Rabies is very rare now in pets in Los Angeles
County. The risk of rabies is low because of
laws requiring rabies vaccination of pets, and
because of control of stray animal populations
by Animal Control services.
Years of key rabies cases in domestic animals
in Los Angeles County:
2004 - Imported Dog. A stray 10
puppy in Thailand was rescued by a California
resident. The puppy was ill before the flight to Los
Angeles. After arrival at the Los Angeles
International Airport (LAX), the puppy was taken
to see local veterinarians. The puppy's owners
drove north and stopped at two more veterinary
clinics along the way. The puppy became
increasingly aggressive. It was finally
euthanized at a veterinary clinic in
Santa Barbara, where it was diagnosed with
rabies. An international investigation
identified 12 people that may have had direct
contact with the puppy's saliva while it was
1987 - Imported Cat. A stray kitten
in Acapulco, Mexico was rescued
by California resident. The kitten was attacked by a dog in Mexico
and survived. While still in Mexico, it started to show
symptoms of aggression. The kitten
was flown from Mexico to Los Angeles. It died at a veterinary practice 4 days
after it was imported, and rabies was confirmed.
Three people in the US had been bitten by the
rabid kitten. An additional 20 people (11 in the
US, 9 in Mexico) had possible exposure to its
saliva. All 23 were referred for
rabies post-exposure prophylaxis.
1970s-Local Dogs. Four cases of rabies in dogs were
identified throughout the 1970s. They were believed to have been caused by a
live-virus vaccine in use at the time. When
veterinarians began using only killed virus
vaccines, dog rabies cases stopped being
1966 - Local Dog. Last
naturally-occurring rabies case in a local dog.
The dog was suspected of having caught rabies
from a skunk.
Since 1979, only 'bat variants' of rabies in Los
Angeles County. Bat rabies
variants are strains of the rabies virus that
spread most easily between bats. However, they
can also still be spread to other animals by
bites. We used to have skunk rabies variants
here (strains that spread most easily between
skunks). There are other rabies variants in
North America such as raccoon, fox and
dog-coyote variants. These variants could
eventually be transported here through
relocation of animals. Therefore all bites from these
wild animals are of potential rabies concern.
Years of key rabies cases in wild animals
in Los Angeles County:
2019 - Bats. Rabies has been
documented in bats every year in our county
since we started testing sick bats in 1961.
Bats continue to be our most important
reservoir for rabies. Bats are the most
commonly diagnosed rabid animals in the state of
California. However, most bats in nature do not
have rabies (<1%). Each red star
in the map at right documents the location of a
rabid bat found in our county over a 10 year
period, between 2004-2013. Rabid bats have been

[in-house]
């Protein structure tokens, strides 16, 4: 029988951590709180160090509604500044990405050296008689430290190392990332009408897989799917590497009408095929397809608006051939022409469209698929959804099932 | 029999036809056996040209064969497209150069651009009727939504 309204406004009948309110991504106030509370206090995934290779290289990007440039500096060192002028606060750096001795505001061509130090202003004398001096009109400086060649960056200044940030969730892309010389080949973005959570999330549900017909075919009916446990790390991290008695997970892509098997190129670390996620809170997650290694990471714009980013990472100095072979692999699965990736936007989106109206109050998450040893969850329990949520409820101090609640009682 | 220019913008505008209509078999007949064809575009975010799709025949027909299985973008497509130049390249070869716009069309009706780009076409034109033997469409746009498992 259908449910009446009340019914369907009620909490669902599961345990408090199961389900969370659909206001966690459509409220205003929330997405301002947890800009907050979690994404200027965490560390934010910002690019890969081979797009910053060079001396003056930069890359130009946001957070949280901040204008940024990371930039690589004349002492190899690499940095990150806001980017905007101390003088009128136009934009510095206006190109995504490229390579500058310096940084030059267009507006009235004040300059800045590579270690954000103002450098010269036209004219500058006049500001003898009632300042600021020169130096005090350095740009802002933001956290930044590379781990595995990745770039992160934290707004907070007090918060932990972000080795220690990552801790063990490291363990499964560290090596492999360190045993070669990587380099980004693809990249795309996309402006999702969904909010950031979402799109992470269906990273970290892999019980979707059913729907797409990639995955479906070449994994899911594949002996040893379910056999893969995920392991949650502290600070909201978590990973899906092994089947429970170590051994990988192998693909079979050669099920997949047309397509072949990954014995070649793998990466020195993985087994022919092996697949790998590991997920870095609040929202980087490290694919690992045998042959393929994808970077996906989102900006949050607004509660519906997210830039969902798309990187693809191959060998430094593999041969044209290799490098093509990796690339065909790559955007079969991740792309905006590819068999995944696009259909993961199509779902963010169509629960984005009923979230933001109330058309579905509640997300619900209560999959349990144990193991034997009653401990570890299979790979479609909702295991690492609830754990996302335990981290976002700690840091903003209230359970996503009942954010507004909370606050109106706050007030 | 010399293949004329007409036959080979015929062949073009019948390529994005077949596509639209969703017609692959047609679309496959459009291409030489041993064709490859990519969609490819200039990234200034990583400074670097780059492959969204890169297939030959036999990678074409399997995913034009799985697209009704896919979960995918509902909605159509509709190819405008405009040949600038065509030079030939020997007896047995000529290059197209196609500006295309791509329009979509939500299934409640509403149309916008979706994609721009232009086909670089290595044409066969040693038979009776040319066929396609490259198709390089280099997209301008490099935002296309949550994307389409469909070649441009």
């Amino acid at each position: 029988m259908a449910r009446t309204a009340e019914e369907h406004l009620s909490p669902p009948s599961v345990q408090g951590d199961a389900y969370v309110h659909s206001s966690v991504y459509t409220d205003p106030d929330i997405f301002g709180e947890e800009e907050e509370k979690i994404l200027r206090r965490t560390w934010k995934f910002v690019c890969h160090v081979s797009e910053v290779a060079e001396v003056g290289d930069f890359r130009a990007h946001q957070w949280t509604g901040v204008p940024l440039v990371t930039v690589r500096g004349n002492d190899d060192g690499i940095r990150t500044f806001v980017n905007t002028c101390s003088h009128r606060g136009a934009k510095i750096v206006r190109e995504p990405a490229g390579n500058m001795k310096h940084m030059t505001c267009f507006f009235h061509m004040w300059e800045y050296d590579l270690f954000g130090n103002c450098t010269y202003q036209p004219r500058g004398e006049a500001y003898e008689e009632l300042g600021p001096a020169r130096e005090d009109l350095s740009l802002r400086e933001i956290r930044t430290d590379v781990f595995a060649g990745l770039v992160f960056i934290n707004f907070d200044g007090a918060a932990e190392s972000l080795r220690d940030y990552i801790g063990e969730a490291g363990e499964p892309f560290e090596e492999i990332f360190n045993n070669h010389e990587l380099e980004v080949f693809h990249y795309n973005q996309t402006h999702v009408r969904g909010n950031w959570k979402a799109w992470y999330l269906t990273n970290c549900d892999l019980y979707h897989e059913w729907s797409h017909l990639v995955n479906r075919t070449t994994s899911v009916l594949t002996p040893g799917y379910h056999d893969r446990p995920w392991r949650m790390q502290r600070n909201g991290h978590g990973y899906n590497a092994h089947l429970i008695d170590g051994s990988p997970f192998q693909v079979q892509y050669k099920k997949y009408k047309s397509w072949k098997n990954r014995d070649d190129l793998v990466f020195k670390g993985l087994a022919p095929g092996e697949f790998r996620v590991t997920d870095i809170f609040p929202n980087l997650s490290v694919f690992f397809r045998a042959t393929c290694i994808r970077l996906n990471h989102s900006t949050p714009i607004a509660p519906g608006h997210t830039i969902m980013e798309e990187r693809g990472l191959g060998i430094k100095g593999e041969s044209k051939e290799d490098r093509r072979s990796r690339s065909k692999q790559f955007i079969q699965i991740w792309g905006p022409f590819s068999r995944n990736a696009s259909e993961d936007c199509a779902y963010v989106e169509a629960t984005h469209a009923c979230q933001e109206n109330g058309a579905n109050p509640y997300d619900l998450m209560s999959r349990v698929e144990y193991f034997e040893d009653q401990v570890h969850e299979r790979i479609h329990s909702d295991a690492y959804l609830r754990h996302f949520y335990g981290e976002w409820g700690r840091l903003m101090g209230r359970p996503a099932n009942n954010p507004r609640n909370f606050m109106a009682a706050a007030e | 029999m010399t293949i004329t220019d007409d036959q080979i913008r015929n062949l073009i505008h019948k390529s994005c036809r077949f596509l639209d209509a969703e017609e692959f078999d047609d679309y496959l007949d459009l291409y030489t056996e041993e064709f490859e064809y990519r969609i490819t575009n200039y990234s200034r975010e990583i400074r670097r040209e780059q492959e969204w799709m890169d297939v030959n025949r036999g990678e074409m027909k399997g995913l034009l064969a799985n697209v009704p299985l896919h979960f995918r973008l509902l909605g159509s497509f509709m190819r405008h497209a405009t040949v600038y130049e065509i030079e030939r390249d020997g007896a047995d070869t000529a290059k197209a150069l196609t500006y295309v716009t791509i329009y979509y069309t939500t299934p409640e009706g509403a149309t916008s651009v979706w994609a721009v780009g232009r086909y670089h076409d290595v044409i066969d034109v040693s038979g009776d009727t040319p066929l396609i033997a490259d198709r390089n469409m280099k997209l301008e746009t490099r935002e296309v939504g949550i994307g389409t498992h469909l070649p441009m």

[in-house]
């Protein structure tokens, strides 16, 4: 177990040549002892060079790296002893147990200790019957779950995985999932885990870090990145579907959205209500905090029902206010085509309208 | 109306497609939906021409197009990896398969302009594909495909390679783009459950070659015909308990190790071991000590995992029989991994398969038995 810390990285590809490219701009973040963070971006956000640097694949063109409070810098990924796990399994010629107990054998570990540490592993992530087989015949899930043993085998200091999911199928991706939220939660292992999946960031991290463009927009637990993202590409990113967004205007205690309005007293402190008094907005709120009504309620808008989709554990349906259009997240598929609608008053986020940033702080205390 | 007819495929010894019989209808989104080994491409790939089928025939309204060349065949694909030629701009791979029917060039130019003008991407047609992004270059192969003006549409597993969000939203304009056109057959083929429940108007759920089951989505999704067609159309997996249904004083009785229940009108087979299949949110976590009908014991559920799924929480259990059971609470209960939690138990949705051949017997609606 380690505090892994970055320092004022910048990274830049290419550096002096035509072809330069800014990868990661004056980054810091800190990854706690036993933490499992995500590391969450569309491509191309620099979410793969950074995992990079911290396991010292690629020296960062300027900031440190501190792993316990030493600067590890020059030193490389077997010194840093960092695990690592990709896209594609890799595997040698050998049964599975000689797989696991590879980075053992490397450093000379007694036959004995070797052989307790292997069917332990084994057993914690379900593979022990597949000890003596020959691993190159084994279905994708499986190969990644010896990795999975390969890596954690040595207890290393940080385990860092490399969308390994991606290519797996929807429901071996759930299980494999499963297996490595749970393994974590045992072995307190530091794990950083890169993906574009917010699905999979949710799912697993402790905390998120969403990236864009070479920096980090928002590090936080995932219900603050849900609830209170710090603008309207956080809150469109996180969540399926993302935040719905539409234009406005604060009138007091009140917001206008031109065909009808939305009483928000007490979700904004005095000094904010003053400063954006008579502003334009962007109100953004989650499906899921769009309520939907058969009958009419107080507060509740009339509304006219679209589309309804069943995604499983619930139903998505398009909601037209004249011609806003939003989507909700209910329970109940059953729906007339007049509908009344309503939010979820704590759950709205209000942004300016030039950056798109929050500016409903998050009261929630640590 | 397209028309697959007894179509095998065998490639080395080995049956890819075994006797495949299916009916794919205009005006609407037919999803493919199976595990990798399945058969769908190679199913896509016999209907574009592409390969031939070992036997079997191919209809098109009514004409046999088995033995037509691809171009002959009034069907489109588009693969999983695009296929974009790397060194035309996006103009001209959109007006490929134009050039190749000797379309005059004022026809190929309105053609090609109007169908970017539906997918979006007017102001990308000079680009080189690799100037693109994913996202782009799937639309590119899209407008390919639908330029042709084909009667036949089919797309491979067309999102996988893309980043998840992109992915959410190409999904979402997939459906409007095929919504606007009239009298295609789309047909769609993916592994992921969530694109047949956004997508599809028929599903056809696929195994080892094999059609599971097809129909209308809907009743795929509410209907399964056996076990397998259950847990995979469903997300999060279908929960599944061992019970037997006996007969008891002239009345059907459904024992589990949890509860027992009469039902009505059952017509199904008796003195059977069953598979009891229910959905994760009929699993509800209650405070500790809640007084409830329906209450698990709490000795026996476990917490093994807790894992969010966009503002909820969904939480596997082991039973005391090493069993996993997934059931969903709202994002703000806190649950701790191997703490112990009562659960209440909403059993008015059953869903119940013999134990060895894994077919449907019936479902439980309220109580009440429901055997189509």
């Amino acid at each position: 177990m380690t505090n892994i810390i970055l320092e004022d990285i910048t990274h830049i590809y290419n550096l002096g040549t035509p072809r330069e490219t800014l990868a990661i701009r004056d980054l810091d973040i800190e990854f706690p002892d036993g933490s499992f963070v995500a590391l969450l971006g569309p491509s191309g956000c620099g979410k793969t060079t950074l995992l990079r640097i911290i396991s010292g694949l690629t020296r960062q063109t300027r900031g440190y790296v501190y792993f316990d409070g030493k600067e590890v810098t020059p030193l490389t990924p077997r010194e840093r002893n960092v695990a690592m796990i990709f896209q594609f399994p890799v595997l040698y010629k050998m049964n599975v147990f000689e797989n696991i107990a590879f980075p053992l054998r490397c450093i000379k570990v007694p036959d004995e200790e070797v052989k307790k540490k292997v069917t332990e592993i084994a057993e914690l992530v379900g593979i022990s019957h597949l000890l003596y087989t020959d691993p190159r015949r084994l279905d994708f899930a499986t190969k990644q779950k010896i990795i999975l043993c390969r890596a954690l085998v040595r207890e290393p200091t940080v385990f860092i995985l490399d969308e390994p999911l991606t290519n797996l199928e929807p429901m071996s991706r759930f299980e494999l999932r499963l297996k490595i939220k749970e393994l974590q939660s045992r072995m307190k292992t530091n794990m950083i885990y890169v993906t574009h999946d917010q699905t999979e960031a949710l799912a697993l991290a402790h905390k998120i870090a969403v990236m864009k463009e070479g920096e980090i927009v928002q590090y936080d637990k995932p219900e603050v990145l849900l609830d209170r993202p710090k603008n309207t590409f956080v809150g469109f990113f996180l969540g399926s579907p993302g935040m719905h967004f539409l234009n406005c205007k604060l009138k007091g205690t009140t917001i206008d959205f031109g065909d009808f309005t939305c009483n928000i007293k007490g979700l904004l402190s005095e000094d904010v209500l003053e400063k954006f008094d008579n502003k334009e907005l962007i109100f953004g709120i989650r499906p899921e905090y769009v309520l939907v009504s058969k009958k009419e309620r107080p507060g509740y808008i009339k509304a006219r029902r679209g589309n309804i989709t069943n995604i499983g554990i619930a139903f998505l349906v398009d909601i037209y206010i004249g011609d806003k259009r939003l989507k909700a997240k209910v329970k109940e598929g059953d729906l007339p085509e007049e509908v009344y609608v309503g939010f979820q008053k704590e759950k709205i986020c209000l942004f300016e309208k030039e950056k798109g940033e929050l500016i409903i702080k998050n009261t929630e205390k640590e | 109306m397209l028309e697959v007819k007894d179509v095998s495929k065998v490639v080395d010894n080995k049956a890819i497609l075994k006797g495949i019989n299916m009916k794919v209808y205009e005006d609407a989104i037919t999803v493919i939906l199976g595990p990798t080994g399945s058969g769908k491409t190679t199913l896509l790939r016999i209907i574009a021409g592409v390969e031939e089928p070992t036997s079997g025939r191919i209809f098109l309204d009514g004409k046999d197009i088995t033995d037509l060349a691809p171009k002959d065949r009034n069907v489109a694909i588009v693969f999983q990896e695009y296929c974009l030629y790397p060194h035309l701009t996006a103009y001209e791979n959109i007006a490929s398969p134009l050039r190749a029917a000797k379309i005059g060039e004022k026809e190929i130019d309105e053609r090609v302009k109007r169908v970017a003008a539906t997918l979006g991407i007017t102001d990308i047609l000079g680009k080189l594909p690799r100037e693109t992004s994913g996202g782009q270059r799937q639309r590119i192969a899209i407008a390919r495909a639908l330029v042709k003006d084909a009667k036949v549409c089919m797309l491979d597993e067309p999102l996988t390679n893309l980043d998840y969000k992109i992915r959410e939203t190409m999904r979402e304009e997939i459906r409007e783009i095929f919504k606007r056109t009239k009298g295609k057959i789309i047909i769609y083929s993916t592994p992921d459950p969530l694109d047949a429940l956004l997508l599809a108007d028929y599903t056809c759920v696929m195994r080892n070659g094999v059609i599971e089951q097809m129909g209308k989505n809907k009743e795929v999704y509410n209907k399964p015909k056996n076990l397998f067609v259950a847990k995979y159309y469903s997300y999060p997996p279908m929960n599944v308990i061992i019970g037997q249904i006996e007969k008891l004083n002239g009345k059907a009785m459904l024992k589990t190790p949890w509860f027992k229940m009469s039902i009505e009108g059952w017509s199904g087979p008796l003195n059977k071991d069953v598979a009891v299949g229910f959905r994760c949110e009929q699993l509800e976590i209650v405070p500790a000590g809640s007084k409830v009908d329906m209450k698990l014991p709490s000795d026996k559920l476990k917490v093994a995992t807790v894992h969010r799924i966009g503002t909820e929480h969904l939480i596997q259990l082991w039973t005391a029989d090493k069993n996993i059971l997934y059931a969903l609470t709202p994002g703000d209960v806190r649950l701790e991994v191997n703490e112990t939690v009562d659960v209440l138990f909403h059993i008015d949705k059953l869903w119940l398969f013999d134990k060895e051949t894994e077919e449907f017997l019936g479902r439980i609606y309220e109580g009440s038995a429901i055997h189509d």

found in both rural and urban areas in our
here for our latest rabid bat map.
2014 - Skunk.
In 2014, a skunk in Long Beach was confirmed to
have rabies. The skunk was found to be
infected with the Mexican Free-tailed Bat
variant of rabies, not the skunk variant. As a
result, the local epidemiology regarding rabies
remained unchanged - bats are still the primary
reservoir locally. However this case served as a
stark reminder that wild animals can become
infected with rabies from bats.
Before 2014, the most recent
rabid skunk was found in the Malibu area in
1979. Throughout the 1950s and 1960s, rabid
skunks were repeatedly found near or in Malibu.
The outbreak peaked in 1964, when 59 rabid
skunks were found near Malibu area in one year. A wildfire in the Santa
Monica Mountains in 1979 may have killed the
last rabies-infected skunk population.
Skunks continue to be the second-most commonly
diagnosed rabid animal species in California.
1973- Raccoon. One rabid
raccoon was identified that year. Most likely it
had become infected by a local rabid skunk.
Although rabies is rare in local raccoons, the
"raccoon variant" of rabies may be brought over
from the East Coast of the US.
1964 - Foxes. Four rabid foxes
were documented in our county that year. They
were likely infected by rabid skunks. No other
rabid foxes have been identified since then.
However, foxes are the third-most-commonly rabid
animal species in the state of California.
1946 - Coyote.
Rabies has been rare in coyotes in our county.
The most recent case detected was in 1946 - it
was likely infected by a rabid dog at the time.
Rabies is found on coyotes sporadically
along the Texas-Mexico border.
1944 - Opossum. One rabid
opossum was detected in our county that year.
Rabies is rare in opossums, however 11 rabid
opossums were detected in California over
a 30-year period (1983-2012). One rabid opossum
was found in nearby Orange County.
Last updated: August 5, 2019